The most re­li­able source of de­mand

Financial Mirror (Cyprus) - - FRONT PAGE - Mar­cuard’s Mar­ket up­date by GaveKal Drago­nomics

The strong third quar­ter growth in US GDP an­nounced last Thurs­day - a 3.5% an­nu­alised rate - not only sug­gested that the Amer­i­can econ­omy is on a sus­tain­able up­ward tra­jec­tory; it also con­firmed that the Fed­eral Re­serve’s decision to end quan­ti­ta­tive eas­ing is ap­pro­pri­ate. Although the faster-thanex­pected head­line growth fig­ure was partly driven by gov­ern­ment spend­ing, the two key en­gines of the econ­omy - business cap­i­tal spend­ing and per­sonal con­sump­tion - both turned in a re­spectable per­for­mance.

What’s more, the out­look re­mains bright. Low US bond yields - de­pressed in part be­cause of wor­ries over Europe - trans­late into a low cost of cap­i­tal for US cor­po­ra­tions, which should en­cour­age busi­nesses to bor­row to fund cap­i­tal spend­ing. The de­mand is there; ca­pac­ity util­i­sa­tion in the US is tight, and out­side the en­ergy sec­tor we are be­gin­ning to see pick-up in cor­po­rate sales, which nor­mally lead business cap­i­tal spend­ing by around three months.

Low yields have also kept mort­gage rates down, which has helped to im­prove the af­ford­abil­ity of hous­ing. Fac­tor in the stim­u­la­tive ef­fect of lower en­ergy prices on con­sumers, and it is small won­der that the Con­fer­ence Board in­dex of US con­sumer con­fi­dence climbed to a 7-year high in Oc­to­ber. Taken to­gether, all th­ese pos­i­tive fac­tors sug­gest an emer­gence of the US “triple merit sce­nario”.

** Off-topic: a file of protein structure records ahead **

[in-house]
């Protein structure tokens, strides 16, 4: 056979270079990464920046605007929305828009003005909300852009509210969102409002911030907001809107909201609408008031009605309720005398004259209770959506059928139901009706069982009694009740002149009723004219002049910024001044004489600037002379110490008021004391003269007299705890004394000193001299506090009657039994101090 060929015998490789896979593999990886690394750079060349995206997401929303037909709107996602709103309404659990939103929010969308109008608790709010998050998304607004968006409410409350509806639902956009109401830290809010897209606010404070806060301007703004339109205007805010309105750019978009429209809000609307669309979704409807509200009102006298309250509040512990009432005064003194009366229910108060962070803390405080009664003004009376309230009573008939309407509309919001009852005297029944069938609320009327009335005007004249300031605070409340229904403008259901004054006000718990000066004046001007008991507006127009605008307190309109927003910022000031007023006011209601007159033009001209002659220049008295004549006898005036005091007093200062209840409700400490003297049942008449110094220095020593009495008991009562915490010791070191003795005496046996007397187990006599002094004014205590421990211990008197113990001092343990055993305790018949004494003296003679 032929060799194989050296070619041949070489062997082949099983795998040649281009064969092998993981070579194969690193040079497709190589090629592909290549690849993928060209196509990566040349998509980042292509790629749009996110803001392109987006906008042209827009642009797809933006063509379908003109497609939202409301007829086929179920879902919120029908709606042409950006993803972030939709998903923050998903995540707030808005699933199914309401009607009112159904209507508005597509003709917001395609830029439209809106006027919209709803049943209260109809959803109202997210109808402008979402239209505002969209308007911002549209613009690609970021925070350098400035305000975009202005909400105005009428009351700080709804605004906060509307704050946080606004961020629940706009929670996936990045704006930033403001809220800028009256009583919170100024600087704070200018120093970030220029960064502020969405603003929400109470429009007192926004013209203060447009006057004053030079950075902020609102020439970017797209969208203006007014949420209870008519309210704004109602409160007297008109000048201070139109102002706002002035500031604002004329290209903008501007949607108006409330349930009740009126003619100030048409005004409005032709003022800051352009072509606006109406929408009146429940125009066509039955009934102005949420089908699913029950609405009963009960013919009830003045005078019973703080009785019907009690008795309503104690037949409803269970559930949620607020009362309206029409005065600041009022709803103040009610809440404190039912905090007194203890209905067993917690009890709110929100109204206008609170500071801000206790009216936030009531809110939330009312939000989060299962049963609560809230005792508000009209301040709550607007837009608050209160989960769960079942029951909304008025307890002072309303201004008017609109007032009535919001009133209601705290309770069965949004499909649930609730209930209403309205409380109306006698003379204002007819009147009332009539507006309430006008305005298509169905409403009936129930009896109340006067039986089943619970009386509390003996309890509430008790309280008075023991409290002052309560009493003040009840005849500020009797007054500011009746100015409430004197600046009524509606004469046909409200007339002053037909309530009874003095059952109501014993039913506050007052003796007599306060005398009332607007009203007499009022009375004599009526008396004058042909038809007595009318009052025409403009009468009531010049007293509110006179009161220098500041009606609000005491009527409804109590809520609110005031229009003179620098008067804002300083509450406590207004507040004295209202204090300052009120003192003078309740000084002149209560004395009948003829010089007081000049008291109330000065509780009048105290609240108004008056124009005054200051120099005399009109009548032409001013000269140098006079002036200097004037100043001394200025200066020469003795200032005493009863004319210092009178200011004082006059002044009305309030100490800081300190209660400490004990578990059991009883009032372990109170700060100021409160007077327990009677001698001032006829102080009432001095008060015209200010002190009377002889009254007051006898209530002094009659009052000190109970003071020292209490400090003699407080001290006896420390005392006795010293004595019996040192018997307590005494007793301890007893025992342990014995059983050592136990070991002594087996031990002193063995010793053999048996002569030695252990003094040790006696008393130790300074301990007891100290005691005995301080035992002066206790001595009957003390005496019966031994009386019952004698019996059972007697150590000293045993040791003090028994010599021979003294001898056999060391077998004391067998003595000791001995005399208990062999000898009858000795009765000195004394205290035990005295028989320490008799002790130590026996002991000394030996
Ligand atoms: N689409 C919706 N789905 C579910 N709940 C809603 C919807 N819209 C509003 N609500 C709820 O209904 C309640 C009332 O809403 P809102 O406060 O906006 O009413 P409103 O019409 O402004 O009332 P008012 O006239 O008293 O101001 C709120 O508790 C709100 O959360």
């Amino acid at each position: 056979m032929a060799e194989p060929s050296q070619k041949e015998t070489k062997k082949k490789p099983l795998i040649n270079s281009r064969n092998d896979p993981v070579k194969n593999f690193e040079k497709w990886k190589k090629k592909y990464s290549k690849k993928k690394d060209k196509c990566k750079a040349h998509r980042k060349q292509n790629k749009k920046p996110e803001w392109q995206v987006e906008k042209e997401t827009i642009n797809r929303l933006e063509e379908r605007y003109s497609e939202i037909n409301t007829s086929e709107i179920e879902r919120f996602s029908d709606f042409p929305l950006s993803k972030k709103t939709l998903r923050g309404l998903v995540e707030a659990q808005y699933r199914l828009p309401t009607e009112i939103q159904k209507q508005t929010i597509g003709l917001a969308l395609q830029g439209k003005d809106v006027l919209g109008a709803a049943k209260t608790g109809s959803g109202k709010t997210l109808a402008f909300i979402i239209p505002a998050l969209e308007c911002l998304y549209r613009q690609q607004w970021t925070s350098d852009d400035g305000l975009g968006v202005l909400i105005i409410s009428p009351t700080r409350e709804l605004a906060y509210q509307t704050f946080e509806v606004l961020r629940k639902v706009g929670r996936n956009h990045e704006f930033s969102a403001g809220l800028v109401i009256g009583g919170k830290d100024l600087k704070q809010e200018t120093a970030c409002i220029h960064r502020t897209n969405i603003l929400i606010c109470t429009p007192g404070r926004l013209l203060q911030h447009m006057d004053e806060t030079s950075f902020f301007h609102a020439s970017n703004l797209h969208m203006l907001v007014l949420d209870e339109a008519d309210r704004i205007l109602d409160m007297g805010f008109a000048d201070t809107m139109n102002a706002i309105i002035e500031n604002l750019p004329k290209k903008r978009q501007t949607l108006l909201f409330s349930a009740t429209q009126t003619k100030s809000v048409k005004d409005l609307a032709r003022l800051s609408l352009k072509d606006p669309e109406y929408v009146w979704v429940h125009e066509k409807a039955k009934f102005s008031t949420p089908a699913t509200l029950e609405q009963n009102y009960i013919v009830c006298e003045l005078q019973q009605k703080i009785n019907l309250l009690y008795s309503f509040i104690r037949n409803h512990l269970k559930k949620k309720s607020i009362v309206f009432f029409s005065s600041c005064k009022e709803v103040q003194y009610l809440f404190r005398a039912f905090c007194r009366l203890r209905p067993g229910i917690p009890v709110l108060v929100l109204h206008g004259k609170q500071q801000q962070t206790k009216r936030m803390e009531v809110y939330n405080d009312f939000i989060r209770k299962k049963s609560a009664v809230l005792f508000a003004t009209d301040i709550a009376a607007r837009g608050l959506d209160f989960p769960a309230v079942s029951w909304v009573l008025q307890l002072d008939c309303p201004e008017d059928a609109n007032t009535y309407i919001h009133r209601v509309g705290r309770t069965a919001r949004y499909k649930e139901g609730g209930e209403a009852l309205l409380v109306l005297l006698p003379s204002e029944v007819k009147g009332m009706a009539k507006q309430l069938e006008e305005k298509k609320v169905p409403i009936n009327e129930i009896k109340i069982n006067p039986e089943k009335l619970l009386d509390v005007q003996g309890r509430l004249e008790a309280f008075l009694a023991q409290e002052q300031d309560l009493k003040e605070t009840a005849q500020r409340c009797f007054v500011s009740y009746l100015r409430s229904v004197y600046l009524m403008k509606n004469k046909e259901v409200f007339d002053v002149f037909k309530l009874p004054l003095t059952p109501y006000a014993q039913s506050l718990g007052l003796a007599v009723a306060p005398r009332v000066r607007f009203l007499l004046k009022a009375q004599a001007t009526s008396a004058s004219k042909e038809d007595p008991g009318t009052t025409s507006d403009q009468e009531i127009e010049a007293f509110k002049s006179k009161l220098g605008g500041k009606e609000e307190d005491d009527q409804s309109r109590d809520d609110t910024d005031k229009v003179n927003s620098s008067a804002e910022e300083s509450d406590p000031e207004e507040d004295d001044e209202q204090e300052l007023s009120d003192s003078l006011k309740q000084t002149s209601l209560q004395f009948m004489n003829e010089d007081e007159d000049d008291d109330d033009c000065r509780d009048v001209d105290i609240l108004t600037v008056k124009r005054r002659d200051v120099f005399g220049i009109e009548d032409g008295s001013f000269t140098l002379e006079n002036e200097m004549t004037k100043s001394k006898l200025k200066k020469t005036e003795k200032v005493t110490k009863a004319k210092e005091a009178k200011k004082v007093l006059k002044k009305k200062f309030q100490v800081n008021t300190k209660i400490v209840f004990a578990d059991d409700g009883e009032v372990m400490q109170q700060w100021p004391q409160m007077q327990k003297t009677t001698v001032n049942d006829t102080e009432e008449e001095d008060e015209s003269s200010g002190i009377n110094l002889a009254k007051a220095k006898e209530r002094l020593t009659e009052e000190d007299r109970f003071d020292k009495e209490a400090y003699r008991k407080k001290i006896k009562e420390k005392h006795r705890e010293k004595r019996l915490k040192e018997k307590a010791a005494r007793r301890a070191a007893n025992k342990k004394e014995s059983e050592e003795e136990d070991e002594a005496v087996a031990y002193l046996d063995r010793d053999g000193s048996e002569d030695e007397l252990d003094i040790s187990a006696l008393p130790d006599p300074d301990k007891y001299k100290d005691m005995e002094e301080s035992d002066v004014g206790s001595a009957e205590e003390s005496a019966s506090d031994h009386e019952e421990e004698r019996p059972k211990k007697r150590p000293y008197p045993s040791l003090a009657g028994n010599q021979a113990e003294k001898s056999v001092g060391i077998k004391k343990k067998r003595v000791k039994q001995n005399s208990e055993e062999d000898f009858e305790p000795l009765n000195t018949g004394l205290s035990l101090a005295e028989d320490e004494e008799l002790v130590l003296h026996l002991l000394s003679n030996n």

Granted, not ev­ery­thing in the gar­den is rosy. Brighter eco­nomic prospects and ris­ing ex­pec­ta­tions of in­ter­est rate hikes next year will push the US dol­lar higher, es­pe­cially with Ja­pan step­ping up its own QE pro­gramme and with growth else­where in the world re­main­ing weak. That’s bad news for US multi­na­tion­als, which are al­ready see­ing the dol­lar value of their in­ter­na­tional earn­ings eroded by the US cur­rency’s strength. In his third quar­ter earn­ings con­fer­ence call, IBM’s chief fi­nan­cial of­fi­cer com­plained that the ap­pre­ci­a­tion of the US dol­lar is hurt­ing the company’s business. Other cor­po­rate gi­ants, in­clud­ing Coca-Cola, McDon­ald’s and John­son & John­son, are fac­ing the same prob­lem. This is a marked re­ver­sal com­pared with much of the last ten years, when US dol­lar weak­ness boosted the value of their over­seas earn­ings. In con­trast, do­mes­ti­cally fo­cused com­pa­nies with lit­tle by way of for­eign cur­rency earn­ings (and few for­eign com­peti­tors) are largely im­mune to the US dol­lar’s strength.

As a re­sult, although we are pos­i­tive on the US, buy­ing into the broad eq­uity in­dex, which con­sists of both multi­na­tional and do­mes­tic com­pa­nies, may not be the best choice.

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